July 7, 2006


We need to maintain our Catholic perspective
on end-of-life issues

Earlier this year, Father Michael Place, a priest of the Archdiocese of Chicago and a moral theologian with many years of experience in the field of Catholic health care, offered some thoughtful reflections on a question of vital importance today.

Speaking at the Jesuit-run Fordham University in New York, Father Place discussed “the moral responsibility we have as individuals with regard to medically provided nutrition and hydration in general and how that general responsibility applies to persons in the persistent vegetative state.”

This topic gained front-page headlines last year when Terri Schiavo died in Florida nearly two weeks after her nutrition and hydration tube was removed.

Schiavo had been in what her doctors described as “a persistent vegetative state” for nearly 15 years.

Conflict in her family exploded into a regional, national and international debate over whether or not there was a moral obligation to provide her with food and water given the state of her condition.

According to Father Place, the complex moral principles that underlie such cases have made it difficult for theologians to arrive at “a broadly held theological consensus” on this and similar cases.

“While it is easy to agree that all life is sacred,” Father Place says, “it is not as easy to describe the moral responsibilities and obligations that follow.”

At the risk of oversimplifying a very important and complex issue, the contemporary Catholic perspective on cases like that of Terri Schiavo revolve around two fundamental principles.

On the one hand, as Pope John Paul II made clear in a papal allocution in March 2004, providing food and water to someone who is believed to be permanently unconscious is not “extraordinary care” even if the means are artificial. This means that unless other considerations or responsibilities make it impossible or extraordinarily burdensome to do so, there is an ordinary obligation to provide nutrition and hydration to persons in a “persistent vegetative state.”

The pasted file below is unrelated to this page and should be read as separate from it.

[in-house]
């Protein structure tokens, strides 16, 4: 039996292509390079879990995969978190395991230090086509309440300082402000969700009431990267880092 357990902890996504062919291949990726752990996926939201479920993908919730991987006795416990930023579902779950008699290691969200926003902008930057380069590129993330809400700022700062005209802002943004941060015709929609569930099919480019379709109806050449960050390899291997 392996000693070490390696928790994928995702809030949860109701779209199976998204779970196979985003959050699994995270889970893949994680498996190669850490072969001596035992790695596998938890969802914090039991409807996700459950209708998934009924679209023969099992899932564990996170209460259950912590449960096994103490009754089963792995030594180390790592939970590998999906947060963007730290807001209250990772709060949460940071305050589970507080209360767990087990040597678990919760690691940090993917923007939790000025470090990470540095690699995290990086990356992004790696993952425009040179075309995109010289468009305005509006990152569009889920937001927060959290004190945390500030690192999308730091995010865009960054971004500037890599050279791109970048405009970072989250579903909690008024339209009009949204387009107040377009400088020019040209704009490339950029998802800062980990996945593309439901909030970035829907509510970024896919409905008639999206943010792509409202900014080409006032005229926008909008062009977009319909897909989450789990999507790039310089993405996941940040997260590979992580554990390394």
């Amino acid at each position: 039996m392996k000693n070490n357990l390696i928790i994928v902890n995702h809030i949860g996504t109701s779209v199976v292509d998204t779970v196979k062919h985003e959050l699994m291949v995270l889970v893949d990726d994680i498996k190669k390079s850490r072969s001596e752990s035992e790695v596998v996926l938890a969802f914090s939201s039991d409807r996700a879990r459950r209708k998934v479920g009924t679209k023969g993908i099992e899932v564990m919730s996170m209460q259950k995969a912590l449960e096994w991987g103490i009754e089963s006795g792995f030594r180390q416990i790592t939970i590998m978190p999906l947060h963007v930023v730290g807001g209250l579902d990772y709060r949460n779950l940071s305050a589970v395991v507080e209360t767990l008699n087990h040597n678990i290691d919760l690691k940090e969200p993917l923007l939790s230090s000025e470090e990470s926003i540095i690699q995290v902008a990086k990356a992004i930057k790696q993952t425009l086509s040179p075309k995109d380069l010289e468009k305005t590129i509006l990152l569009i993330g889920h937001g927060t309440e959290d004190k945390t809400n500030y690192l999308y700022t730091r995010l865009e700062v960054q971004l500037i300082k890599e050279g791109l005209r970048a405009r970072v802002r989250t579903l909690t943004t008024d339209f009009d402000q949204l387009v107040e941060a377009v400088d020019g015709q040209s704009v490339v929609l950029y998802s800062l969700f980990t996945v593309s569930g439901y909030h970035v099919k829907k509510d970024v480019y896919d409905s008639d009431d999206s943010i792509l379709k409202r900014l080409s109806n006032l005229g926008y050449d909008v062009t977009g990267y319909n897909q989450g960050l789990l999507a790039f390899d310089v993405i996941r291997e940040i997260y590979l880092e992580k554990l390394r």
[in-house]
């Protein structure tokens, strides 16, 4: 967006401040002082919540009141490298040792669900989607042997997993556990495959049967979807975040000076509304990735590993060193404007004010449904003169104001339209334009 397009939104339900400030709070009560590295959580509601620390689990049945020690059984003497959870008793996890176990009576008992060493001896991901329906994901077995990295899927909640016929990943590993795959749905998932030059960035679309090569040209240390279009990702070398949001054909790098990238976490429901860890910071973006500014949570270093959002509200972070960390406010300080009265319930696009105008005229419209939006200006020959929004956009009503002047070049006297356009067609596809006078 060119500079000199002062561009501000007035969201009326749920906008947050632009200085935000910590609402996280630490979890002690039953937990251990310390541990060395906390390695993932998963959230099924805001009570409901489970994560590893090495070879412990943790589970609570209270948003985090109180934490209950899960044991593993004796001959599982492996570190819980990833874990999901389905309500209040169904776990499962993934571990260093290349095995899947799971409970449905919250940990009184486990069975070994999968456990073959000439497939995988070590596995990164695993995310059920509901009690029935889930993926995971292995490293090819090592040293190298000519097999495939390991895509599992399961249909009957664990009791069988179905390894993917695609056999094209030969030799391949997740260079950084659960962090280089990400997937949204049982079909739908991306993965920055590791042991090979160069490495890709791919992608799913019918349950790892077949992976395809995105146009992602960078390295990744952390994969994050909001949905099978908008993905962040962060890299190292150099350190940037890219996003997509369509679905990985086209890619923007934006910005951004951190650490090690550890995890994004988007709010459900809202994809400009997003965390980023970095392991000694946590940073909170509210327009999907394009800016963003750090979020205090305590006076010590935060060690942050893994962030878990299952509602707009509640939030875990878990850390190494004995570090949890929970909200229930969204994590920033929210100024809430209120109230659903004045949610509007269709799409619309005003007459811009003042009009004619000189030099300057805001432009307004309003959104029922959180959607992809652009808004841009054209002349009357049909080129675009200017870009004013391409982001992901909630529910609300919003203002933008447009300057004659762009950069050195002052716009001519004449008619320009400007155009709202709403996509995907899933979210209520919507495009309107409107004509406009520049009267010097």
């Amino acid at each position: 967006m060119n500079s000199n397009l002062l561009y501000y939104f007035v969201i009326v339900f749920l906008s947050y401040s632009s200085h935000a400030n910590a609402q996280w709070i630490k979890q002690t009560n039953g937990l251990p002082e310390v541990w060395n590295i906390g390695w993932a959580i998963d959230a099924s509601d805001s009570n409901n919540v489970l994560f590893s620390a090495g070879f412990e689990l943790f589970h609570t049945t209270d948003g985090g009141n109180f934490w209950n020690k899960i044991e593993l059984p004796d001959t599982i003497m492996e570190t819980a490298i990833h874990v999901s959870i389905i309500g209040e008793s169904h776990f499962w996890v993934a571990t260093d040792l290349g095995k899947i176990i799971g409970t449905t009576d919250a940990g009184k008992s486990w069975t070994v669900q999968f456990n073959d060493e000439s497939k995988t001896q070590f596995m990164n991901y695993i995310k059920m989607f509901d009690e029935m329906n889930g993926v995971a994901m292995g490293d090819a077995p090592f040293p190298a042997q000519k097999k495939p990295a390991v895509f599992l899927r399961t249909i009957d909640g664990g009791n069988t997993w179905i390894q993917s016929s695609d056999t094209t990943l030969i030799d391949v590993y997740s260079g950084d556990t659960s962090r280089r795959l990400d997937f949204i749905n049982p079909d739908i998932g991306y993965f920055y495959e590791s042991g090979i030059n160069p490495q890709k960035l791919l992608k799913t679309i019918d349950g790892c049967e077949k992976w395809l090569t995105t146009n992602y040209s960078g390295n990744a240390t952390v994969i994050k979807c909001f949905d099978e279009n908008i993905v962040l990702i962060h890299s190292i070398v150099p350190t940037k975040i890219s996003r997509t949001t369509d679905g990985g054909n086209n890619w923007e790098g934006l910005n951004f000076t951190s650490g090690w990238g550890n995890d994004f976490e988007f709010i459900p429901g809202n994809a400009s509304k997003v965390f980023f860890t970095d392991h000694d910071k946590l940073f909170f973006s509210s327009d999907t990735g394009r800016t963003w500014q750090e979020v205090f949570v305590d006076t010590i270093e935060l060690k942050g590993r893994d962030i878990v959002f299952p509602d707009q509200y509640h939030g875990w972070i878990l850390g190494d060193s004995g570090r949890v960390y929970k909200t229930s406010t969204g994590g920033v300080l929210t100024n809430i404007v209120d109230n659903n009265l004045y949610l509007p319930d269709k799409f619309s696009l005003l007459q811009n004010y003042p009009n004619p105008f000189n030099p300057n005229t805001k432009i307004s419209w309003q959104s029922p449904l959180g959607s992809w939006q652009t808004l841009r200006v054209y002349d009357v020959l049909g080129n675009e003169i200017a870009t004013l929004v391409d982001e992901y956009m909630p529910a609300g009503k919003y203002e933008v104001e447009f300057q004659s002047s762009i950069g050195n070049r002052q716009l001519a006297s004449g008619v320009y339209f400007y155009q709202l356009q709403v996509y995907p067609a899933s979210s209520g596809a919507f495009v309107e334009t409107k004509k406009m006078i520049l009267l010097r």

On the other hand, Father Place suggests that the ordinary obligation that is present in cases like Schiavo’s is not an unconditional obligation in all end-of-life cases.

According to Father Place, “to say that we are always obligated to provide artificial nutrition and hydration unless death is imminent—and as long as nutrition is provided and suffering is alleviated—is inconsistent with Catholic realism. To always oblige the sustaining of physical life in this context is to require the heroic, ignore other relevant moral responsibilities and fail to appreciate the beauty of eternal life. To say that this is a good thing to do, that there might be benefits from such heroic activity, is not the same as saying it is morally required.”

As Father Place observes, the position articulated by Pope John Paul “seems to favor an extremely cautious understanding of what would constitute such exceptions [to the ordinary obligation to provide nutrition and hydration by artificial means.]”

In a culture that promotes euthanasia, abortion and “the increasingly utilitarian understanding of human life,” caution is necessary. The Catholic perspective takes these issues quite seriously—refusing to let nuanced moral decision-making be confused with indifference or moral laxity.

While Catholics agree that there are moral absolutes—the sacredness of human life is one of them—we also believe that God has given us the gifts of freedom, intelligence and conscience in order to make difficult decisions, to apply deeply-held moral principles to concrete situations and circumstances, and to make choices and take risks.

As Father Place says, “There is great wisdom in the nuances that are part of our obligations and responsibilities in the face of illness….To run from nuance to the security of black and white would be to betray our commitment as a pilgrim people to journey through complexity.”

Caution is required. So is an absolute commitment to defend the rights and human dignity of those who are most vulnerable. But in the final analysis, we must trust in the presence and power of the Holy Spirit.

“While admitting the power of evil, in the end we are optimists,” says Father Place. “We take seriously the fact that the reign of God is, albeit imperfectly, present in our midst.”

— Dan Conway

(Daniel Conway is a member of the editorial committee of the board of directors of Criterion Press Inc.)


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